Edward O. Wilson, biologist known as ‘ant man,’ dead at 92

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FILE – Edward O. Wilson, co-author of “The Ants,” which won the Pulitzer Prize for general non-fiction, poses for a portrait on June 10, 1991. Wilson, the pioneering biologist who argued for a new vision of human nature in “Sociobiology” and warned against the decline of ecosystems, died on Sunday, Dec. 26, 2021. He was 92. (AP Photo/File)

BOSTON (AP) — Edward O. Wilson, the pioneering Harvard biologist who argued for a new vision of human nature in “Sociobiology” and warned against the decline of ecosystems, has died. He was 92.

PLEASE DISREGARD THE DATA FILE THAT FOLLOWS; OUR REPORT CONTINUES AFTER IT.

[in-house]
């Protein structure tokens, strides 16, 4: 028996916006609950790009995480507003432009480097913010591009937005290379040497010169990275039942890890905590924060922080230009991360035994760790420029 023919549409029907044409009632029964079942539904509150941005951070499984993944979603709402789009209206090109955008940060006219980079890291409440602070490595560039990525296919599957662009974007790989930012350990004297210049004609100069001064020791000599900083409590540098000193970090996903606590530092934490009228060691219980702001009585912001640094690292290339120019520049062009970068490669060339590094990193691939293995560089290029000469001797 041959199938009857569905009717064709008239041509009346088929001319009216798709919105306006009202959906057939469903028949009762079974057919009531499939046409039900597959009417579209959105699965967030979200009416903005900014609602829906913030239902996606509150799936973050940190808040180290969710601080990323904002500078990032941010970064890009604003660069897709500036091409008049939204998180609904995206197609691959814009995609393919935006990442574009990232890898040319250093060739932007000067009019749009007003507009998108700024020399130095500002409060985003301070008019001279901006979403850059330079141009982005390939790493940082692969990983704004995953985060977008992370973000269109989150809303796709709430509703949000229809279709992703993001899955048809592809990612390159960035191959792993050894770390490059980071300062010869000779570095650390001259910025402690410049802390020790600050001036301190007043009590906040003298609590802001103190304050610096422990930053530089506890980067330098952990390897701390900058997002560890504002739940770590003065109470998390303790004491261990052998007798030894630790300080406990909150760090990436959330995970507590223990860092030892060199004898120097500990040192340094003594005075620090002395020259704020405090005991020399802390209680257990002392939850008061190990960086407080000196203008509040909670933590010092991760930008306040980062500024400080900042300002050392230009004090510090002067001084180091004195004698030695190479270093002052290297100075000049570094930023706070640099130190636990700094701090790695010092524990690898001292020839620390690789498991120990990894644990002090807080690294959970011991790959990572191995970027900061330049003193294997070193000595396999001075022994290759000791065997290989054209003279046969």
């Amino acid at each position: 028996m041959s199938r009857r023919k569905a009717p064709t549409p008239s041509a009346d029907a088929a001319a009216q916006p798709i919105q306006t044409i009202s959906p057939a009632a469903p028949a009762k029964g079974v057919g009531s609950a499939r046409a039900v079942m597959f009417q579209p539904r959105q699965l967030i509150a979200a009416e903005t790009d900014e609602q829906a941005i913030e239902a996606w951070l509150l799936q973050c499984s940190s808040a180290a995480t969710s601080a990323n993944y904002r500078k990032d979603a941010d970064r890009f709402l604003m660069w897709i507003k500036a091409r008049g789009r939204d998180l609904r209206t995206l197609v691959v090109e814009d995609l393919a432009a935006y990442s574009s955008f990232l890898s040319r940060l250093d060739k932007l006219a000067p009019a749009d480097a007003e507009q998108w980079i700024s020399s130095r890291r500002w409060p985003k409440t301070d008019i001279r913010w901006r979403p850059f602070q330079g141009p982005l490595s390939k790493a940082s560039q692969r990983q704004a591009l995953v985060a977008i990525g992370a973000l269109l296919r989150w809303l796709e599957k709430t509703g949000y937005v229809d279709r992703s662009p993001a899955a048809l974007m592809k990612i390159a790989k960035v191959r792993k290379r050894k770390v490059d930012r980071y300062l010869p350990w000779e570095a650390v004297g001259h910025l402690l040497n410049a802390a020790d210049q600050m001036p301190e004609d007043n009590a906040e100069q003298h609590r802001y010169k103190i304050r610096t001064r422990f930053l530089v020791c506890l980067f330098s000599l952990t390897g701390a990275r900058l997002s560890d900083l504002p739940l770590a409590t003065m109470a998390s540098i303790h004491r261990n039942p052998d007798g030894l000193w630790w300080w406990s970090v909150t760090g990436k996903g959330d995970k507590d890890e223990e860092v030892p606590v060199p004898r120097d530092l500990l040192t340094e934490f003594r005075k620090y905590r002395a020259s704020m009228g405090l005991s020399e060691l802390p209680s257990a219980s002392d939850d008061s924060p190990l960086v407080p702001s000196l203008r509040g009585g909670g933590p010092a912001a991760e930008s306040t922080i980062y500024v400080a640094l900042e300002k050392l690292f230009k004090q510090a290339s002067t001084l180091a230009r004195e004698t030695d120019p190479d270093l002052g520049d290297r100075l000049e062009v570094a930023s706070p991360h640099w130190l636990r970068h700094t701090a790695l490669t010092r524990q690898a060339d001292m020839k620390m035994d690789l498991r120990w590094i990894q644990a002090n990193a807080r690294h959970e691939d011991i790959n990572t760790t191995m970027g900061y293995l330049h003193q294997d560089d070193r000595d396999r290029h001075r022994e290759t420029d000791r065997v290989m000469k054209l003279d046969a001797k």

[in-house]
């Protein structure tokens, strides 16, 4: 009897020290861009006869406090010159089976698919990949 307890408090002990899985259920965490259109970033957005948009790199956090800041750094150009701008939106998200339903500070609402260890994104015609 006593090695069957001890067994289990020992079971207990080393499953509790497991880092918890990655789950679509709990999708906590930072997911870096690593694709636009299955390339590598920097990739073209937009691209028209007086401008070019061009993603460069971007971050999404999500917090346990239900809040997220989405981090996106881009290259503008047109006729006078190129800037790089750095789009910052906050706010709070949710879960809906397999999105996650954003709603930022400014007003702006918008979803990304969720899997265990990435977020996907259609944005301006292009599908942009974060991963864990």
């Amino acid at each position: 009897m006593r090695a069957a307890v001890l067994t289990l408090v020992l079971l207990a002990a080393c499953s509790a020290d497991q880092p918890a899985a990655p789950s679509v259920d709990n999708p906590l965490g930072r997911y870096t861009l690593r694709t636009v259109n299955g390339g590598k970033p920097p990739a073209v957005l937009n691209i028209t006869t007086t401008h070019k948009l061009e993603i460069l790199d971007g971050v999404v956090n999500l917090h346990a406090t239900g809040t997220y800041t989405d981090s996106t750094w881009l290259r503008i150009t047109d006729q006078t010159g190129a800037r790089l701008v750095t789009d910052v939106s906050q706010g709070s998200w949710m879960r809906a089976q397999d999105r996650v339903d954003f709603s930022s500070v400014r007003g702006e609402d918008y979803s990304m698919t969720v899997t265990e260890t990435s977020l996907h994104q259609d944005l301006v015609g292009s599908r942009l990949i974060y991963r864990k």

A tribute posted Monday on the E.O. Wilson Biodiversity Foundation’s website said Wilson died on Dec. 26. The professor won two Pulitzer prizes, including one for the lavishly illustrated book “The Ants,” showcasing the insects whose behavior he studied for decades.

He first gained widespread attention for his 1975 book, “Sociobiology: The New Synthesis,” in which he spelled out the evidence suggesting a link between human behavior and genetics.

The work created a storm of controversy among activists and fellow academics who equated sociobiology’s groundbreaking theories with sexism, racism and Nazism.

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